It has now been five years since the worst-ever act of election violence in the Philippine history, and the worst recorded attack on journalists the world has known. By now, the awful details of what happened that day are well established: 57 people, en route to register an opposition candidate for an upcoming election — or, in the case of journalists, to cover that registration — were stopped, executed by gunmen, and buried on site. It was a brutal, sloppy job; the executioners, it seems, were not worried about getting caught.

Five years on, that culture of impunity persists. Though the Philippine’s popular President, Benigno Aquino III, promised swift action on the case, there have been no convictions. Lawyers for the clan accused of orchestrating the massacre — who, like the town are also called Ampatuan — have successfully stalled as prosecutors scramble to hold together their case while assailants track and target witnesses. (Many of the alleged masterminds plead not guilty on charges related to the deaths and deny involvement.)

The trial is a case study in intimidation and abuse. Human Rights Watch (HRW) and have others documented multiple attempts to silence witnesses with cash. Where that fails: violence. Four witnesses have already been killed, including Dennix Sakal, once a driver for one of the chief suspects, who was this month shot to death as he drove to meet state prosecutors. “Dead men tell no tales,” was the bitter remark of the National Press Club.

Even before the killings in Maguindanao, the Philippines was considered one of the world’s worst countries for journalists. More than 100 journalists have been killed in the line of duty since the 1980s, according to local rights groups, and those who target media personnel usually go unpunished. The Committee to Protect Journalists estimates that upwards of 90% of killers walk free.

Part of the problem is that swaths of the country are controlled by political clans with private armies and legal protection. A 2010 HRW investigation into the Maguindanao killings described them as “an atrocity waiting to happen.” The 96-page report was titled They Own People — a reference to family that, with the help of local police and military personnel, “has controlled life and death in Maguindanao for more than two decades.”

Aquino was supposed to stop this. Early in his term, the scion of an altogether different political family promised to eliminate private armies that thrived under his predecessors, and to pursue justice for Maguindanao. But his government’s handling of the Maguindanao case, as well as the use of violence against media in general, is seen by ordinary people and rights activists alike as a striking and somewhat perplexing failure. The Philippine Center for Investigative Journalism (PCIJ) says that 23 journalists were killed in the first 40 months of Aquino’s tenure — the worst rate since 1986.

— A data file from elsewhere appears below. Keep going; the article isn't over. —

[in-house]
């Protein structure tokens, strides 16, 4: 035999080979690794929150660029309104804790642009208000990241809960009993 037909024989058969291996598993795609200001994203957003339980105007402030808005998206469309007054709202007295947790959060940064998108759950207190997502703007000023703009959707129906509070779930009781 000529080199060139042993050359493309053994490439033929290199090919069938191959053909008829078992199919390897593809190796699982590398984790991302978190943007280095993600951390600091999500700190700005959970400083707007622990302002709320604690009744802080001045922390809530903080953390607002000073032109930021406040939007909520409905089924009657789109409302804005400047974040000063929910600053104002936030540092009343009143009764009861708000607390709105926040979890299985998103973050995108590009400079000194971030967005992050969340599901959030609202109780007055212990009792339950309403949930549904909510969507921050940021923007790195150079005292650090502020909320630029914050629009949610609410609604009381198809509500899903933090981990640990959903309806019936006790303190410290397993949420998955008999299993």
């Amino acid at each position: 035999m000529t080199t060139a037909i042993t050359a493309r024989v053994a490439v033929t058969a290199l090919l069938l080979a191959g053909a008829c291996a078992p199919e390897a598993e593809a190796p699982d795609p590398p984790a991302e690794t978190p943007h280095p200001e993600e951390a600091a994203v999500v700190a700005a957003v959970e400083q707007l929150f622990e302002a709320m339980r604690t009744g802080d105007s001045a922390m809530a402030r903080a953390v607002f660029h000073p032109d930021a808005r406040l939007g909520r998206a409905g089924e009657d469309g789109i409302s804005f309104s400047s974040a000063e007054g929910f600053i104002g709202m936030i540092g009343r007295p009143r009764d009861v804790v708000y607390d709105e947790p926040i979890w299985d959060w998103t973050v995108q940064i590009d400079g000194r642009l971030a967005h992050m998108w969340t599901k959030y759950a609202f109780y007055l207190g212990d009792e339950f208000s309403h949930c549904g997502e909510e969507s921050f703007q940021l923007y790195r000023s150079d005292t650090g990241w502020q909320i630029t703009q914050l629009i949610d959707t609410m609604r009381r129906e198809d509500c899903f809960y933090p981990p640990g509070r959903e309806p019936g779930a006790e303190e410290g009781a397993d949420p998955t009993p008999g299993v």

Asked about violence against journalists during a press conference with President Obama last spring, Aquino bungled his reply. First, he said that “something like 52 journalists,” were killed at Maguindanao, when the total dead was 57, of which no more than 32 were journalists. Many were surprised by his confusion over a basic fact about an atrocity that, as the PCIJ describes it, “put the Philippines on the world map.”

He then appeared to suggest that the journalists who were killed were corrupt and that this was the reason justice was slow in coming. “Perhaps we are very sensitive to personal relationships by the people who are deceased who were killed not because of professional activities, but shall we say, other issues,” he said.

Graft has been endemic in Philippine journalism for years, but the unfounded suggestion — if that it what it was — that the reporters killed at Maguindanao were corrupt, or that they somehow brought about their own fate, or that they deserved less than swift, sure justice, is naturally outrageous and the President’s comments have appalled the Philippine media corps.

“The lack of justice in Maguindano has merely emboldened those who would kill journalists,” says Shawn Crispin, an adviser for the Committee to Protect Journalists who has investigated the case. “If they can’t prosecute worst ever massacre of media personnel in the history of the world, what message do you send?”

TIME The Philippines

Tacloban Survived the World’s Strongest Recorded Storm, but Only Just

Per Liljas Eric and Roby Mameta by their house in Tacloban, in the Philippines, on Oct. 8, 2014, next to one of the ships that were washed ashore by supertyphoon Haiyan

The Philippine city hardest hit by Supertyphoon Haiyan a year ago is still struggling to come to terms with what happened

Darkness settles over the Philippine city of Tacloban and over Ameberto Atchecoso’s mind. His life, as he knew it, ended on Nov. 8 last year, when Supertyphoon Haiyan ripped through the provincial capital of Eastern Visayas. As always, during a major typhoon, his wife left their wooden house to take shelter one of the ward’s sturdy concrete buildings, while Atchecoso stayed back to protect their belongings.

“But we weren’t prepared for the water,” he says.